© 2012; 2005 Connecting: Solo Travel Network & Diane Redfern. Information
Note: This article is meant for inspirational value alone and will not normally be updated.
Therefore, all facts, figures, and author's opinions are subject to change as time goes on.

Wonderful Guatemala
On Your Own – Yes, or No

Text & Photos by Diane Redfern

This is one of those do-as-I-say, not-as-I-do situations: Give yourself and Guatemala a break. Take the time needed to appreciate
this wonder-filled country.

"Welcome to the land of eternal spring," said Jaime Cabrera, leading me to a car waiting outside the airport.

Feeling a briskness in the air, I shivered and wondered if I'd brought enough warm clothes. A November morning in Guatemala City can be chilly, especially if you arrive, as I did, feeling groggy after 24 hours of travel by taxi, ferry, bus, and an overnight flight from Los Angeles.

Jaime introduced Reginaldo (Reggie) Aju Polo who smiled warmly but made no comment, as he speaks little English. In a moment off we went down the highway away from the sprawl of Guatemala City toward La Antigua, the first of the must-see towns in Guatemala's western highlands. Reggie drove. Jaime talked. I listened.

"Guatemala," Jaime began, "has everything for the tourist: scenery, Mayan ruins, colonial history, adventure sports, good hotels."

Guatemala's public transport - 'chicken bus' Concentrating on absorbing Jaime's commentary, I glimpsed the passing landscape in snippets: bright, blue sky, the road winding upward past barely noticed towns and hamlets, volcanic peaks rising in the distance, snatches of green and yellow corn fields, someone dressed in red carrying a bundle of sticks, a Burger King sign and people boarding a gaily decorated "chicken bus" – the local form of public transit.

For six days these two were my guides and constant companions, a pleasant, worry-free arrangement for me but lacking in the "solitary" part of solo travel that I normally advocate. The solo part would come with a week on my own following this whirlwind tour arranged by INGUAT (Instituto Guatemalteco de Turismo).

Indeed, some would argue that independent solo travel in Guatemala is not advisable due to increasing crime. I would argue otherwise, with caution. See Guatemala Notes.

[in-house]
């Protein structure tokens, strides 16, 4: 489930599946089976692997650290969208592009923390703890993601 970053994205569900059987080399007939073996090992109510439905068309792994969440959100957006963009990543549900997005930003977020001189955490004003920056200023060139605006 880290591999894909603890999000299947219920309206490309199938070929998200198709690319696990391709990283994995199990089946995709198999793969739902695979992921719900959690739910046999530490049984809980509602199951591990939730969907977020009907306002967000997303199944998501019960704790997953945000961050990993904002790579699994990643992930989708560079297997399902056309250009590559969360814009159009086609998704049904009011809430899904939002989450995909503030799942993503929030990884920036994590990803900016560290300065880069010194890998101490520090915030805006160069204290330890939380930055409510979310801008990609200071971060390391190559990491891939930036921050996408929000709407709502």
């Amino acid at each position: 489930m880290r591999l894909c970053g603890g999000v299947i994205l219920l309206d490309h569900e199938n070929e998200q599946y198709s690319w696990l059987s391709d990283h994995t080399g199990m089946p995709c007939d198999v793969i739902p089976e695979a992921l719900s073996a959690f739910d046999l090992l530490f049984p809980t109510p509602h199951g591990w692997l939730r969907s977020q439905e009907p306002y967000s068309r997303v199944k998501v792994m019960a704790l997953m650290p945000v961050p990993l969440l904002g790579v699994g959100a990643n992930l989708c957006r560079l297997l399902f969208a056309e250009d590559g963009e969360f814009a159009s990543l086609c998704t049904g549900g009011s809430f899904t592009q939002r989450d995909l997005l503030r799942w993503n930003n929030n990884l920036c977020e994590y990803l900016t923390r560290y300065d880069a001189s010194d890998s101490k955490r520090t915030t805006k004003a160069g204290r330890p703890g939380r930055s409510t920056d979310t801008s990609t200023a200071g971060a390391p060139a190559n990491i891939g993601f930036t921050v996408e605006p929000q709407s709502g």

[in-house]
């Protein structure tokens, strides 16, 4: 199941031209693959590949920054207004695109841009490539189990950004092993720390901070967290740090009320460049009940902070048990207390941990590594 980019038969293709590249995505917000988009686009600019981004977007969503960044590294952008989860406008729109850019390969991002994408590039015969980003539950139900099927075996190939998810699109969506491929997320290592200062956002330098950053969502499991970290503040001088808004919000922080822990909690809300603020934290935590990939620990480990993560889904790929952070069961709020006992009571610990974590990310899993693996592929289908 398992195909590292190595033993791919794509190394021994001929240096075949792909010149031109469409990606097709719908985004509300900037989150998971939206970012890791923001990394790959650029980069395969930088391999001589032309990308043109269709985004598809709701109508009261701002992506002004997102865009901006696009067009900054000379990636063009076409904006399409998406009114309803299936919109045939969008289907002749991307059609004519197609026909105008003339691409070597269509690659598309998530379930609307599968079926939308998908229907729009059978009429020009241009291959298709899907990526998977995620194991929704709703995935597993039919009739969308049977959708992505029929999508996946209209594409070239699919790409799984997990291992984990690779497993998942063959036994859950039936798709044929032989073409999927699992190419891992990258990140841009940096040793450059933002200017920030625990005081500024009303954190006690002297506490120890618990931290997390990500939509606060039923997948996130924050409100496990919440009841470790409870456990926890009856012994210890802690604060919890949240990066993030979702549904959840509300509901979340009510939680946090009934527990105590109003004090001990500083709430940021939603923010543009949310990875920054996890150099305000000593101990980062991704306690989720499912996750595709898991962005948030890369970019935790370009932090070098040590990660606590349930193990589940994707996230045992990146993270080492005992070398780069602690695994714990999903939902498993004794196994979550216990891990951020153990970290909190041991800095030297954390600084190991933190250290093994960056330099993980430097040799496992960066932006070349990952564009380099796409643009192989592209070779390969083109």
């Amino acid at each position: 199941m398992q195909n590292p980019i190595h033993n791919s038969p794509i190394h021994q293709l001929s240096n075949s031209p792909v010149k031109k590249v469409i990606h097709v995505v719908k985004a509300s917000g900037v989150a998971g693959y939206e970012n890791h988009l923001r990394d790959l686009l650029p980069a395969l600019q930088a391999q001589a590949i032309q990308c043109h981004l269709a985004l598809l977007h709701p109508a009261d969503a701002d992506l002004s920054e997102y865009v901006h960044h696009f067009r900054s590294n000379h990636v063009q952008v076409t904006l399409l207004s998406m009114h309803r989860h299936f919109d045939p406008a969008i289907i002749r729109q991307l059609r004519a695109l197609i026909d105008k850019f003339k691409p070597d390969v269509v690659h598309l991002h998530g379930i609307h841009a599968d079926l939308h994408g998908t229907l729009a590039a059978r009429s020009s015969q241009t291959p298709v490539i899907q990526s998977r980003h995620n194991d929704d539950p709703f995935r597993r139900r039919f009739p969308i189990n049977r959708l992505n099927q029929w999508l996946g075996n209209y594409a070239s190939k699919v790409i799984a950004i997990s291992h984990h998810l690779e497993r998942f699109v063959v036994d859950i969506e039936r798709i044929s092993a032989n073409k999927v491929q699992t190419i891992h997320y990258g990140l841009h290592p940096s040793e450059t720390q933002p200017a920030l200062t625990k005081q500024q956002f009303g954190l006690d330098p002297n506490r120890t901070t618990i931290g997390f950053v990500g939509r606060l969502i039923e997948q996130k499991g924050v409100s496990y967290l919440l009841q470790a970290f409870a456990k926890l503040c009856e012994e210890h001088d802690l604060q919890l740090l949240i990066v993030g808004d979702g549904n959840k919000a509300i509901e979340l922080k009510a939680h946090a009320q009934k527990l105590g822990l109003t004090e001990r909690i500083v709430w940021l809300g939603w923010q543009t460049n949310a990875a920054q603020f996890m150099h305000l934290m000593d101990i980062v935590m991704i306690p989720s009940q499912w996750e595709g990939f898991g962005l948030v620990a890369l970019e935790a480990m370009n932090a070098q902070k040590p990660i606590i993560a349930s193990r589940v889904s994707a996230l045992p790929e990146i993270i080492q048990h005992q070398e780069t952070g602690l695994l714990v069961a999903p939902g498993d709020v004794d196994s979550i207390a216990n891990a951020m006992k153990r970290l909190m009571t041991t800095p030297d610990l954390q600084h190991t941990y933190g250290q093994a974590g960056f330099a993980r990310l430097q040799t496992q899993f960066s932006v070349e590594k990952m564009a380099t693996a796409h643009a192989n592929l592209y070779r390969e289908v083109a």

> La Antigua Guatemala

About 50 km southwest of Guatemala City, Antigua is only minutes away from the capital in distance but an era away in style.

Founded in 1543 to replace an earlier capital city (Ciudad Vieja), Antigua attracted all the symbols and trappings of Spanish power. Grand churches, convents, and government buildings rose in the shadows of Agua, Fuego, and Acatenango, the three volcanos that overlook the city.

Entering town along a narrow, cobbled street, we found the Porta Hotel Antigua residing out of view behind a nondescript wall typical of Spanish design. Within, was a peaceful sanctuary of columned corridors surrounded by gardens. My standard room, cozily equipped with a functional fireplace and a big bed plump with pillows and duvet, invited a lie-down, but Jaime and Reggie waited.

I had only time enough for a quick shower and a buffet breakfast enjoyed on the sun-dappled terrace by the outdoor pool. By 10am we were back in the car and off to nearby Jocotenango, a five-minute drive or shuttle-bus (hourly/Q5) ride from Parque Central, Antigua's main meeting place.

Jaime pointed out local landmarks in passing: Look up and see St Catherine's Arch, (Arco de Santa Catalina) built in 1693 to allow nuns a crosswalk between neighboring convents without being seen in the street below. This quaint yellow structure was restored sometime after the earthquake of Santa Marta hit in 1773, one of several to devastate the city over the years.